I don't necessarily think the baton has been picked up by other venues and promoters. There was a venue called Horst in Kreuzberg which unfortunately recently closed—the reason they closed wasn't to do with popularity or music, it was because of some bullshit they had with the council. But they were doing some interesting nights for a good couple of years. Apart from that, there wasn't too much else really, certainly not people trying to do stuff on a larger scale. I don't know. Berlin's a funny place. It's not a place that you look to for musical innovation at all, and I think that is reflected in the mindset of the promoters and the venues. I think Berghain is really the only place that's got a genuinely forward-thinking staff in terms of music. I'm not saying that people don't like more interesting music, but they don't seem to be willing to put their money where their mouth is, in terms of putting stuff on and taking risks and supporting the scene in that way. Maximum respect to Berghain and everyone that works there, because they didn't have to do that. They could have quite easily just put on more house and techno.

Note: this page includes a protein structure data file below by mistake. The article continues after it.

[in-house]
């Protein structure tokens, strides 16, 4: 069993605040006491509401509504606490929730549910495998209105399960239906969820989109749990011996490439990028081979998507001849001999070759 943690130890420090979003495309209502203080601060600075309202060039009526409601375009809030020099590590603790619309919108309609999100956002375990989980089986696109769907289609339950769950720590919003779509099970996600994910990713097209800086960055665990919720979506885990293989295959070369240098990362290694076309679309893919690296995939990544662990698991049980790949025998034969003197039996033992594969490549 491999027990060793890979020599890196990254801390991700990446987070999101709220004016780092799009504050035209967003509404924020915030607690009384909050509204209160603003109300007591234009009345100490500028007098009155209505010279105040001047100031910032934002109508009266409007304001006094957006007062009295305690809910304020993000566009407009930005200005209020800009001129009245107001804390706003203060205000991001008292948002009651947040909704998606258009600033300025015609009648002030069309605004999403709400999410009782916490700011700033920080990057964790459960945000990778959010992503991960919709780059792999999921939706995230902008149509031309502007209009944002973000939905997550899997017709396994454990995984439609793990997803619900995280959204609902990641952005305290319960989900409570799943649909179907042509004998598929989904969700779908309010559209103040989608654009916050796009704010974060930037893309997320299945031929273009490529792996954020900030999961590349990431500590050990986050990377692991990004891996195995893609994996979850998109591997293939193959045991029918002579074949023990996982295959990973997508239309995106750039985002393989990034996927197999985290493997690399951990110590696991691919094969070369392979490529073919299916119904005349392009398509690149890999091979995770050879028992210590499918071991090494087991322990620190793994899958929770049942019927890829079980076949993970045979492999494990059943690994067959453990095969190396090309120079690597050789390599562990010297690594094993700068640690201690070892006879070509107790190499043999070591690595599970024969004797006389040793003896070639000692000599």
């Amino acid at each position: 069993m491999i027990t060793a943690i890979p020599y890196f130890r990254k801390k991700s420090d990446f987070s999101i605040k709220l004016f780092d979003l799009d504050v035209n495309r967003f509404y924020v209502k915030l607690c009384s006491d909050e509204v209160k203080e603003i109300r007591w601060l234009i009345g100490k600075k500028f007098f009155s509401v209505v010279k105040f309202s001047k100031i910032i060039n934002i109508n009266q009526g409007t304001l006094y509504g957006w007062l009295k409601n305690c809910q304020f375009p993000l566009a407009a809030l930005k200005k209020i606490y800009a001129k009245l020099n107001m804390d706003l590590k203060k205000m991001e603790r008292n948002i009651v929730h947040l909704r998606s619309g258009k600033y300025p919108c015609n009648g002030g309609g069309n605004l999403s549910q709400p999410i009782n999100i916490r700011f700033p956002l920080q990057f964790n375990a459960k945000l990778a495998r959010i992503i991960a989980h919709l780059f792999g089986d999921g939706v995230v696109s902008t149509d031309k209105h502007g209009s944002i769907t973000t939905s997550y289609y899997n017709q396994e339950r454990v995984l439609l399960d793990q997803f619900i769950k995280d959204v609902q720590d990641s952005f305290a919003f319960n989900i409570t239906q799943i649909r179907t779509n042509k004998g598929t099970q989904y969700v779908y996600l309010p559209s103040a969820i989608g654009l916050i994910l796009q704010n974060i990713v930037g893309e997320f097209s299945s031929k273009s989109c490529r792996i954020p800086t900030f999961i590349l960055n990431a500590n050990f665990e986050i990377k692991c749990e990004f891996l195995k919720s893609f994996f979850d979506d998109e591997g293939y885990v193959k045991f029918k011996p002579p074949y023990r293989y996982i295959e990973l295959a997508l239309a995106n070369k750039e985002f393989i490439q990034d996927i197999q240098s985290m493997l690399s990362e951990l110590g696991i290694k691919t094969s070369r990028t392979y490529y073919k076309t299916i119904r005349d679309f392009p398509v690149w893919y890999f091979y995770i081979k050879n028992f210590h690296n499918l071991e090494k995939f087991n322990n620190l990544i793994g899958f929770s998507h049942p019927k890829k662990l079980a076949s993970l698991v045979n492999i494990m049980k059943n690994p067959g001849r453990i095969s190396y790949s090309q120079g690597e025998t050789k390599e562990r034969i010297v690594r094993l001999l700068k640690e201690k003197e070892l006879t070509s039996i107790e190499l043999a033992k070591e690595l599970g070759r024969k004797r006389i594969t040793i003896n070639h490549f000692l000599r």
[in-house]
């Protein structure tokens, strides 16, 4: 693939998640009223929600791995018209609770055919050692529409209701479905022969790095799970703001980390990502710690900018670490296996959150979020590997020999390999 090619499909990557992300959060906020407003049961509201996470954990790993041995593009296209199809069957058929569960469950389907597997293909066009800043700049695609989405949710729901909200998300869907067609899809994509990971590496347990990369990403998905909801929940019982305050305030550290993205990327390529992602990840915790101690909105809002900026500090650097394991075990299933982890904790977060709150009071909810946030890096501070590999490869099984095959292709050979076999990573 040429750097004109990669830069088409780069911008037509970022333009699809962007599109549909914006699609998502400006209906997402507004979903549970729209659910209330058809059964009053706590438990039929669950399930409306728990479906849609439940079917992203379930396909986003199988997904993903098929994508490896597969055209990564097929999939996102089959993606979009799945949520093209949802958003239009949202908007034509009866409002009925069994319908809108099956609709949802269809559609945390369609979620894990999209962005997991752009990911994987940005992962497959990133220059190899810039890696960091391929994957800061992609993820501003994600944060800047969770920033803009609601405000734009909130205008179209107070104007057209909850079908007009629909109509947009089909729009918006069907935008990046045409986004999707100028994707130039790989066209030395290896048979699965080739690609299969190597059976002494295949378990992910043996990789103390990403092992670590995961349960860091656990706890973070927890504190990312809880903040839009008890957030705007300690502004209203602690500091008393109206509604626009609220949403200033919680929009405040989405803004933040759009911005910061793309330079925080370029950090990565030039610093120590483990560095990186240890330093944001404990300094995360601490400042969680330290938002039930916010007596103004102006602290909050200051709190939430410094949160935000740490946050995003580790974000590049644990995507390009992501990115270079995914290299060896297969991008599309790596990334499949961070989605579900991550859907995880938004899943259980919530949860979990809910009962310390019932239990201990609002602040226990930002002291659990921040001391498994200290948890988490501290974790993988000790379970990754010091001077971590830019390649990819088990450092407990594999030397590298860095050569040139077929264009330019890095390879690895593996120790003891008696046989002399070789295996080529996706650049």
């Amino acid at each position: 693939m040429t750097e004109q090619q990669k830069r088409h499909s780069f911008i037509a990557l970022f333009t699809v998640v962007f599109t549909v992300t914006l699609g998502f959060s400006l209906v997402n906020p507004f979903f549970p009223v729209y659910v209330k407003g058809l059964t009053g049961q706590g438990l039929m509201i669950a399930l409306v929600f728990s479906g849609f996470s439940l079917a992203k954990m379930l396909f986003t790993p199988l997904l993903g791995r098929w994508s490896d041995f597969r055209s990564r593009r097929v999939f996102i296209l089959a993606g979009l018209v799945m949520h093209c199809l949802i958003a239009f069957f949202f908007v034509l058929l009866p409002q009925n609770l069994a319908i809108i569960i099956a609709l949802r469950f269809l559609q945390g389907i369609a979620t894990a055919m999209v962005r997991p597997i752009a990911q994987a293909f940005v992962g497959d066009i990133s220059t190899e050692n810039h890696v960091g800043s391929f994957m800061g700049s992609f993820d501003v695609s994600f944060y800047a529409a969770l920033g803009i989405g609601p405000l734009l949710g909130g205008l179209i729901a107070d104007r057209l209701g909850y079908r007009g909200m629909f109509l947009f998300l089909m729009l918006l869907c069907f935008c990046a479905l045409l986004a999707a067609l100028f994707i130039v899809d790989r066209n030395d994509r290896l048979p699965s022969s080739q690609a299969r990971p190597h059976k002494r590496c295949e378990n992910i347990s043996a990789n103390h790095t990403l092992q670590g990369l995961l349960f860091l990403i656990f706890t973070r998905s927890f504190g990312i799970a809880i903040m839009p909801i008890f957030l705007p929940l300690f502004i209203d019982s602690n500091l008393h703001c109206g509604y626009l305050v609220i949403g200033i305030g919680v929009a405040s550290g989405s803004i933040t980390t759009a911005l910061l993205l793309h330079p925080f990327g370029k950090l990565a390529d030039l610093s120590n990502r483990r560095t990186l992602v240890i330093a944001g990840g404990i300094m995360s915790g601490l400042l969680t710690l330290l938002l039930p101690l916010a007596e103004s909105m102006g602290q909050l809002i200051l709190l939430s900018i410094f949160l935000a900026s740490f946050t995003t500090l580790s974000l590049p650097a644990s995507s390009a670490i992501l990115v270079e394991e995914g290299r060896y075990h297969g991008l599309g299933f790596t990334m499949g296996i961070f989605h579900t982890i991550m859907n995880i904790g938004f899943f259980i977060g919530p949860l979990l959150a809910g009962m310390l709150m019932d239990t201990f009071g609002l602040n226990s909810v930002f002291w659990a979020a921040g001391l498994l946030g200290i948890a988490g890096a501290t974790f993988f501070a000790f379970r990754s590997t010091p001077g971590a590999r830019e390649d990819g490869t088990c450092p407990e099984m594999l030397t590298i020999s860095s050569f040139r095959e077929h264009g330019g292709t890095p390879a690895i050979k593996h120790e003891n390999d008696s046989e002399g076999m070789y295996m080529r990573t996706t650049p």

Did you have the same crew for the whole five years?
Initially it was [Paul Fowler and I] with Andreas (ND_Baumecker) and Andre from Berghain, and then a little bit later Gideon became involved as well. Michael, who is the boss there, was also involved in quite a lot of the discussions and [he was the one] who signed off on everything, as I believe he does for all the artistic decisions at the venue. We have to say a huge thank you to him because he really believed in our vision and supported us in pretty much everything we wanted to do. It was basically the same team doing it for the whole time, which made it quite cool. It was a little bit emotional on the last night to be honest, having done something for that long and having the same team for all of it.
How did that last night go?
It was great! Really, really good. It couldn't have gone better, actually. Good music, great atmosphere. It's always a bit of a problem there—you're probably aware of the door policy at Berghain, and they definitely don't relax it at all. The only downside of the night was seeing certain people get turned away. But that always happens, and that's kind of unavoidable and there's nothing you can do about it. The door staff, they have their own little fiefdom at Berghain and you can't really influence them in any way unfortunately. But other than that, it was a lot of fun, and it was a good way to sign out on it. I'm still doing stuff there—we're going to be doing Hotflush nights more regularly next year, but that's a bit different [from Sub:stance].